With record numbers of malnourished sea lions reported along Southern California beaches in recent months, Peter Wallerstein who heads the non-profit Marine Animal Rescue is busier than he has been in three decades.
“It’s one of the worst years ever,” said Wallerstein, who founded the group in 1985.
Where last year at around this time he rescued about 75 sea lions, this year he and his partner Dean Gomersall have rescued more than 220. The same is reflected across the state with the Associated Press reporting1,650 sea lions having been rescued in California so far this year.
If the pups are strong enough, Wallerstein releases them on a beach in Palos Verdes. If not, he takes them to the Marine Mammal Care Center in San Pedro, one of the few rehab centers without a rescue group. The only problem is there are just too many sick and dying sea lion pups to keep up with.
Peter Wallerstein, founder of Marine Animal Rescue, has performed more than double the number of sea lion rescues so far this year. Photo by Westside People
On a recent morning, we traveled with the group in one of two pickup trucks. In the bed were animal crates and everything they need to perform a safe rescue by land or by sea. Not one to shy from media attention, Wallerstein had just finished an interview with NBC Nightly News earlier that morning, and a local CBS cameraman was along for the ride.
On this day they carried five sea lions. One was released in Palos Verdes, three went to the rehab center and one died along the way. With a limit on bringing no more than three sea lions to the rescue center per day, Wallerstein is forced to let go many calls as his phone rings off the hook – a sick pup under Santa Monica Pier, another in Venice Beach.
“It’s dire,” he said. “And it’s sad that we have to let them go a lot of times because normally we’d bring them right into the rehab center. But now we have to delay that because we’re bringing in too many.”
Today Wallerstein is looking for $2 million for a rehab center of his own, a place to temporarily treat sea lions and get them off the beach.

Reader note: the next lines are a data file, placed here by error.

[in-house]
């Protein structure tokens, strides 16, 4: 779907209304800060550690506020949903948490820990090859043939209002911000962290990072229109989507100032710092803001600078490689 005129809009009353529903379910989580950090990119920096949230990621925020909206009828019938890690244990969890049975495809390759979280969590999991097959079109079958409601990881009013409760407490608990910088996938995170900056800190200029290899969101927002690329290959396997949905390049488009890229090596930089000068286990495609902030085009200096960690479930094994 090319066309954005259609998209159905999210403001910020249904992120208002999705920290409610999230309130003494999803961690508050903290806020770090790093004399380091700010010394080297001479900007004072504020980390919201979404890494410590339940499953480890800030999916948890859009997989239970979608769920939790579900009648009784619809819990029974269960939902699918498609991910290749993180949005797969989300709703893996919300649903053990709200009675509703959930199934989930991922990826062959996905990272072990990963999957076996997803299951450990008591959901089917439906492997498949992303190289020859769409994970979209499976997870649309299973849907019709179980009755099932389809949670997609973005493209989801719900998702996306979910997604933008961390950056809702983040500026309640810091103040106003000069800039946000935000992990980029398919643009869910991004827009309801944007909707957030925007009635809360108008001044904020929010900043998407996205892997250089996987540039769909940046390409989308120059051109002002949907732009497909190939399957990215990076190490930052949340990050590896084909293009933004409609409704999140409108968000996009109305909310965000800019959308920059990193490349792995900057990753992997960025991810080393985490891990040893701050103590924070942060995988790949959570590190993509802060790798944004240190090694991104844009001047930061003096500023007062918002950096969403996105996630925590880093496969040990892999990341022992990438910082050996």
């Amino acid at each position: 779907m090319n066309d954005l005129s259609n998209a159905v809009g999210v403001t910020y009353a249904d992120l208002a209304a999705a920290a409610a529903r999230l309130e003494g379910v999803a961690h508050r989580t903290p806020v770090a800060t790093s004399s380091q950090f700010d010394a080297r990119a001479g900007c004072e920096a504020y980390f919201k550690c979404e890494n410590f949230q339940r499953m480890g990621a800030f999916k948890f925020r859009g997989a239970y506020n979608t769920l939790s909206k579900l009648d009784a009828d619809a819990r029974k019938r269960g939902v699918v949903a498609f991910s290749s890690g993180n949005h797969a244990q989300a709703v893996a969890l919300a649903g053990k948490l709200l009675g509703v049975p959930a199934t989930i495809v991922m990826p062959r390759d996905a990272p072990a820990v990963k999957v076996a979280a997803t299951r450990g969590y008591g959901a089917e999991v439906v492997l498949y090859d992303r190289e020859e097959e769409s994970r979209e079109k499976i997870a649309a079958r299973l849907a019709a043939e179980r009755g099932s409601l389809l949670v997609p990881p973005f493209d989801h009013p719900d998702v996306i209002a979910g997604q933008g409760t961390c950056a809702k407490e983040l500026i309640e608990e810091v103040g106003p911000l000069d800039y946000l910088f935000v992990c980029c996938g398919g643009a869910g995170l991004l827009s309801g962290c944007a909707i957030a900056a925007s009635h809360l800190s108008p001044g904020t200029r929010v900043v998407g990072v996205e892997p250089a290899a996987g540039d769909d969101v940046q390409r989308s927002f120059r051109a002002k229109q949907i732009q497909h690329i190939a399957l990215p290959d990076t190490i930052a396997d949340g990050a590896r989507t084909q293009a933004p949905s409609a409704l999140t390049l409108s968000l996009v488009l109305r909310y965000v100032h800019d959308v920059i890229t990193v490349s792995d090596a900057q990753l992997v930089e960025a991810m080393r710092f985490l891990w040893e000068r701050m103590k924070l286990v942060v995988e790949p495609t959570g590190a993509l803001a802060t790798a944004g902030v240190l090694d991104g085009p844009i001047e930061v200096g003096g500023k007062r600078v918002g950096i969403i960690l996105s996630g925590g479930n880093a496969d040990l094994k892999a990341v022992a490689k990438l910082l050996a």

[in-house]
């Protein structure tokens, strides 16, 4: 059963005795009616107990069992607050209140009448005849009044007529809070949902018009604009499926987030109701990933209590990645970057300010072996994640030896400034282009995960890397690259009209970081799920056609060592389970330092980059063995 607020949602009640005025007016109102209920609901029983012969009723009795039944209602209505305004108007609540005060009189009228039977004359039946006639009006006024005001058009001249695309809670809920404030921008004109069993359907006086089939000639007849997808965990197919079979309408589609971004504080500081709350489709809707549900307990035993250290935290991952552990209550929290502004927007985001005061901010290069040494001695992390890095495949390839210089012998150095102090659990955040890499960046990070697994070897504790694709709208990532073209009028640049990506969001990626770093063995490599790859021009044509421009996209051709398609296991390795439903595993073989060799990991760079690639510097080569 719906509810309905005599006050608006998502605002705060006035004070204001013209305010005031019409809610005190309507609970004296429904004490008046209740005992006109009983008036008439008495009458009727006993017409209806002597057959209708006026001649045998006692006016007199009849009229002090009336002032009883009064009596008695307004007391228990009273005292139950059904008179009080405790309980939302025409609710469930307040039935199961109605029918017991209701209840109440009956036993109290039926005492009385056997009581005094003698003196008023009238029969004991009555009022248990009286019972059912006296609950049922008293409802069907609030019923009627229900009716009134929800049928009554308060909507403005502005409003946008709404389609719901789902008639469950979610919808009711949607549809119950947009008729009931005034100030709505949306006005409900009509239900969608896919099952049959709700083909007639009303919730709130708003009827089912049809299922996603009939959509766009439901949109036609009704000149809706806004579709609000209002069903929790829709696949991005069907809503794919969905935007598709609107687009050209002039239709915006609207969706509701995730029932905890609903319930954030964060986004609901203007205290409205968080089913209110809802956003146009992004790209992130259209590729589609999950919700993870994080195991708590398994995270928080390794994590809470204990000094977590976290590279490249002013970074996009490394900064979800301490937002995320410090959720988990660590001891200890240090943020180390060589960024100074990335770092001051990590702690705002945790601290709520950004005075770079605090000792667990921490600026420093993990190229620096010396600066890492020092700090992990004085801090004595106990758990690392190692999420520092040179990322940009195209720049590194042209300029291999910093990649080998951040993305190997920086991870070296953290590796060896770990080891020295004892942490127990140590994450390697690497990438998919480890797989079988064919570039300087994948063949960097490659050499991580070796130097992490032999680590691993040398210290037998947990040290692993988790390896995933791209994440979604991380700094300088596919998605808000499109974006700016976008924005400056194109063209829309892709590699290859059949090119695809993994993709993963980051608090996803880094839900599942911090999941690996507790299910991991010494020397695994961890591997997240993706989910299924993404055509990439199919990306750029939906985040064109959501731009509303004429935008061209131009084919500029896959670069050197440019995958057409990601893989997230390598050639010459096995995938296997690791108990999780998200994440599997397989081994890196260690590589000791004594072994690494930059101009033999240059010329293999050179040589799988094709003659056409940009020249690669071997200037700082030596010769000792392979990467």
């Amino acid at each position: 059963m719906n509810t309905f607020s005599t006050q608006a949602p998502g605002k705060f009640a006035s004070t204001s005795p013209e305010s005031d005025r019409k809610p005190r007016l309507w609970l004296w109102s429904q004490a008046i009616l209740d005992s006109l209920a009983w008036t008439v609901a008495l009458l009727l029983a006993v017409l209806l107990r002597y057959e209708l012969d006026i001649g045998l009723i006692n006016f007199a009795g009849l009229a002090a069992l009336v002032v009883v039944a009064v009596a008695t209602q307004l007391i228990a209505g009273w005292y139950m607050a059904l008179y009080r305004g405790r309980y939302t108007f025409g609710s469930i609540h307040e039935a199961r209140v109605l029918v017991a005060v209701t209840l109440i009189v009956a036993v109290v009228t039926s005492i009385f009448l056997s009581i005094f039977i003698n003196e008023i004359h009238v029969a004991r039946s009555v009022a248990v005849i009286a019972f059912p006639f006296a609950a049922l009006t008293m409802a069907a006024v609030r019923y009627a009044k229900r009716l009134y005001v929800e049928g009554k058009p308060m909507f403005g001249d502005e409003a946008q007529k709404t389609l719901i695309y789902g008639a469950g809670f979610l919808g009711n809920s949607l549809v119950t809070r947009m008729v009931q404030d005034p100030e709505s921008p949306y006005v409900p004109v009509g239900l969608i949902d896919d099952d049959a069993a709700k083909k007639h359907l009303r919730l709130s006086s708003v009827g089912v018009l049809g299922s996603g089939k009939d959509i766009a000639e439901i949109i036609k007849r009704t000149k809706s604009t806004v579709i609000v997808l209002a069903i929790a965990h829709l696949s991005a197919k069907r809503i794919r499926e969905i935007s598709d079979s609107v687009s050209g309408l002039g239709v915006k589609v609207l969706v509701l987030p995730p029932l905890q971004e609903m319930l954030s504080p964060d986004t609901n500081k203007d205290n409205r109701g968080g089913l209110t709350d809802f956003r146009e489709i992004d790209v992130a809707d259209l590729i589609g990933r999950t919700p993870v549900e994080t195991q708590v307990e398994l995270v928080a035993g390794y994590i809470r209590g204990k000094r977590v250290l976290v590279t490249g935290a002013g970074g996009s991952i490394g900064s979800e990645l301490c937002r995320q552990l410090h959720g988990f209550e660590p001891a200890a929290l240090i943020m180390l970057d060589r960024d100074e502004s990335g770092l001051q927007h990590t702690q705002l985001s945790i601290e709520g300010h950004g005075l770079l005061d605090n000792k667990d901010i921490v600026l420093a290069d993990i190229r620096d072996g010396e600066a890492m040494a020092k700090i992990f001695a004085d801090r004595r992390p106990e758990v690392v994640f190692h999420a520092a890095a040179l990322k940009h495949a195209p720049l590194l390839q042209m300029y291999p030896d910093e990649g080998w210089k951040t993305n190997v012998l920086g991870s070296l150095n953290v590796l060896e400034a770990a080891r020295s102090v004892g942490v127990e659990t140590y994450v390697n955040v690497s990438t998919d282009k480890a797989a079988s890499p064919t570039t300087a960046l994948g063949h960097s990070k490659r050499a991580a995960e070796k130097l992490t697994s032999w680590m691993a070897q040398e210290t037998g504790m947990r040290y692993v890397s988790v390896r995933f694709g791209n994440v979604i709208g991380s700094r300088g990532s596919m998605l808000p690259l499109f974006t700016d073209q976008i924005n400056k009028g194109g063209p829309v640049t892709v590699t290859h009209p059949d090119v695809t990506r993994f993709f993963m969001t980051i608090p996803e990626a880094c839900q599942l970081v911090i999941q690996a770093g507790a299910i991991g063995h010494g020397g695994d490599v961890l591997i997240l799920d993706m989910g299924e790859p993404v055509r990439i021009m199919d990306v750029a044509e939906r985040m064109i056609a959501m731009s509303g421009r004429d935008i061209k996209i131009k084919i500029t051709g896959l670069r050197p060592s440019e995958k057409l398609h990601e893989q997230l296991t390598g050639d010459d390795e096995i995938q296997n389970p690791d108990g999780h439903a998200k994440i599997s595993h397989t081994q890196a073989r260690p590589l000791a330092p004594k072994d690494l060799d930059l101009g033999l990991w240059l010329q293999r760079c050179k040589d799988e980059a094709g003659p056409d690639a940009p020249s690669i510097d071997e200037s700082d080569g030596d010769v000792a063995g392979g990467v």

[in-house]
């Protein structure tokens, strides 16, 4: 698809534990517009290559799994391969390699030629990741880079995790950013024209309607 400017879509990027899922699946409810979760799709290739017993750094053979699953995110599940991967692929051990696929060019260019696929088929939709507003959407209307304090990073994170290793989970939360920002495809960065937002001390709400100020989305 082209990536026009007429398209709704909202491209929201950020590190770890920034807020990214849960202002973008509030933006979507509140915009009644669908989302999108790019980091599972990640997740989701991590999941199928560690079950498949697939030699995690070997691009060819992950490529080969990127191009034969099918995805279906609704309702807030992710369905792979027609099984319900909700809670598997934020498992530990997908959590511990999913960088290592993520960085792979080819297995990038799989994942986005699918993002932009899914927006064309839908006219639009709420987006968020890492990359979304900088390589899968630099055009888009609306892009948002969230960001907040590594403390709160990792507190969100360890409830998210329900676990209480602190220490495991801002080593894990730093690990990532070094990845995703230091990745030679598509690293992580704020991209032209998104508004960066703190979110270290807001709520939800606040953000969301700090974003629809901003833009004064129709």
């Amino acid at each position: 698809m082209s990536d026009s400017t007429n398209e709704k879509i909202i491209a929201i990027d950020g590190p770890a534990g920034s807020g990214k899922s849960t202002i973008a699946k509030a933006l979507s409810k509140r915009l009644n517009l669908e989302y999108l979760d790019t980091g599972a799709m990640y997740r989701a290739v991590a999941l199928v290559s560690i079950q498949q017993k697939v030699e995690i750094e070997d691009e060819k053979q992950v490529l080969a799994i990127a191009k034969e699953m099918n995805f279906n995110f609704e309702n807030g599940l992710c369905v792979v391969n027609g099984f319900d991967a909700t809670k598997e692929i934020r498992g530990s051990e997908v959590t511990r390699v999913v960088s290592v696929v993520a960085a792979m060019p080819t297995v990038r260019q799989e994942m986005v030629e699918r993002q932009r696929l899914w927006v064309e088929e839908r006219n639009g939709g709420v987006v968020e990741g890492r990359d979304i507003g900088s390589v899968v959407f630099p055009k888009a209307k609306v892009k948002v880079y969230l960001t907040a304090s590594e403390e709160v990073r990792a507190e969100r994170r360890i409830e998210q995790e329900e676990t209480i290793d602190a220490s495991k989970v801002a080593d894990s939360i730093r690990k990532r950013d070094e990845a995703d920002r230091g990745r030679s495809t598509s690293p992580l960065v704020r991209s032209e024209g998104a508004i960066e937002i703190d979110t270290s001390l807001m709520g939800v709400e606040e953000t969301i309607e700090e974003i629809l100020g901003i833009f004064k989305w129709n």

“I just need a couple of people to donate and I can get this thing going,” he said.
Like other experts, he believes warmer water temperatures forced the sea lions’ food source further out to sea and deeper so the mothers had trouble finding food. When they took longer to return to their Channel Islands breeding ground, the pups left and were not weaned long enough. Wallerstein stressed no one should attempt a sea lion rescue on their own.
“They have a bite 10 times greater than a pit bull and their mouth is the dirtiest mouth of any mammal so you don’t want to get bit by them,” he said.
Peter Wallerstein with partner Dean Gomersall release a sea lion to a location better suited for its survival. Photo by Westside People
How it started
Back in 1984 Wallerstein was the Pacific Director for Sea Shepherd Conservation Society when he saw a news program about whales getting trapped in gill nets.
“I thought it must be in the Bering Sea or something, but it was right off Palos Verdes and Point Dume where the gill nets were laid and during whale migration they would get tangled and drowned,” he said. “And I found out there was no coordinated effort to try to free them so I bought a little boat and some knives and scuba gear and told everybody I was going to try to respond to these animals.”
For his first rescue he and some friends had quite the experience. Responding to a whale and her baby tangled in fishing net off Palos Verdes, they quickly freed the mother but the baby was still tangled and couldn’t breathe. When the mother dove to one side of the boat, he didn’t know what was going to happen.
What she did next changed his life as she lifted her baby out of the water so it could breathe and they cut the net away. She did that six times, never touched their boat, and allowed them to cut all the net way.
“That was a sign to me that maybe this is what I should be doing,” Wallerstein said. “Instead of international projects going around the world, maybe I should focus on what’s local. And the more I looked into it I saw the need and how all the marine mammals needed help right in my backyard.”
At that time, seals and sea lion rescues were handled by animal control and park enforcement officers, and Wallerstein had seen some bad stuff. But without authorization, he risked prosecution under the Marine Mammal Protection Act. So he petitioned each individual city along the Santa Monica Bay coast to become an independent contractor and got it.
For the first 20 years of running the non-profit, Wallerstein never took a pay check. He cashed in his land in Topanga Canyon and moved into a trailer at Dockweiller Beach to keep doing what he loves. In his younger days, Wallerstein was a searcher. He crewed sailboats in South America and the Bahamas, wandered the West Indies and spent a few years living self-sufficiently in a New Hampshire cabin. But it’s rescuing marine animals Wallerstein feels to be his purpose in life.
“It’s just the whole thing about finding your niche. It’s not that I like them more than any other animal. It’s just my niche is here,” he said. “I’m having an effect here. If I wasn’t here it would be back to animal control and park enforcement officers. That’s what keeps me going. I found my niche and I have a positive effect on animals’ lives right now.”